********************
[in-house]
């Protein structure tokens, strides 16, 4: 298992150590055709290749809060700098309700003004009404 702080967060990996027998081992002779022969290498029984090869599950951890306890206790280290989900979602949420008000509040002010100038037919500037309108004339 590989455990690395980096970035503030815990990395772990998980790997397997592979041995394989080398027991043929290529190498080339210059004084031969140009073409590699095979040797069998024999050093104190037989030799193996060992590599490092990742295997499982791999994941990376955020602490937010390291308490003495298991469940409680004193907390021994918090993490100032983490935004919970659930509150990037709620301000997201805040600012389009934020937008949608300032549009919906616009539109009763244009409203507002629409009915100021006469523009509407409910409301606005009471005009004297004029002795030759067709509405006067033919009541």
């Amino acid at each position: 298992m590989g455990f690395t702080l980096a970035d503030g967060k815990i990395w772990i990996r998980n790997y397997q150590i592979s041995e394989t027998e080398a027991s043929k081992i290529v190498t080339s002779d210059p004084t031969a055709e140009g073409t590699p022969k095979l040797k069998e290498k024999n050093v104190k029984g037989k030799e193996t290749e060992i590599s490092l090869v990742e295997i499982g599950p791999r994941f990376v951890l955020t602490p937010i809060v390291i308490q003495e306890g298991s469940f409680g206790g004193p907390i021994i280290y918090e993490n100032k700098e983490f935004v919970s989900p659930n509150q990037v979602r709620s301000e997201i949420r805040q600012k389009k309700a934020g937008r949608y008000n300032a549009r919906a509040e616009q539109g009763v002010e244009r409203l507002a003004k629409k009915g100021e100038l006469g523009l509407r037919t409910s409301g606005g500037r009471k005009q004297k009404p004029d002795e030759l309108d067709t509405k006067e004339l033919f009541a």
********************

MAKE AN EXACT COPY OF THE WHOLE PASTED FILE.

[in-house]
């Protein structure tokens, strides 16, 4: 298992150590055709290749809060700098309700003004009404 702080967060990996027998081992002779022969290498029984090869599950951890306890206790280290989900979602949420008000509040002010100038037919500037309108004339 590989455990690395980096970035503030815990990395772990998980790997397997592979041995394989080398027991043929290529190498080339210059004084031969140009073409590699095979040797069998024999050093104190037989030799193996060992590599490092990742295997499982791999994941990376955020602490937010390291308490003495298991469940409680004193907390021994918090993490100032983490935004919970659930509150990037709620301000997201805040600012389009934020937008949608300032549009919906616009539109009763244009409203507002629409009915100021006469523009509407409910409301606005009471005009004297004029002795030759067709509405006067033919009541």
């Amino acid at each position: 298992m590989g455990f690395t702080l980096a970035d503030g967060k815990i990395w772990i990996r998980n790997y397997q150590i592979s041995e394989t027998e080398a027991s043929k081992i290529v190498t080339s002779d210059p004084t031969a055709e140009g073409t590699p022969k095979l040797k069998e290498k024999n050093v104190k029984g037989k030799e193996t290749e060992i590599s490092l090869v990742e295997i499982g599950p791999r994941f990376v951890l955020t602490p937010i809060v390291i308490q003495e306890g298991s469940f409680g206790g004193p907390i021994i280290y918090e993490n100032k700098e983490f935004v919970s989900p659930n509150q990037v979602r709620s301000e997201i949420r805040q600012k389009k309700a934020g937008r949608y008000n300032a549009r919906a509040e616009q539109g009763v002010e244009r409203l507002a003004k629409k009915g100021e100038l006469g523009l509407r037919t409910s409301g606005g500037r009471k005009q004297k009404p004029d002795e030759l309108d067709t509405k006067e004339l033919f009541a």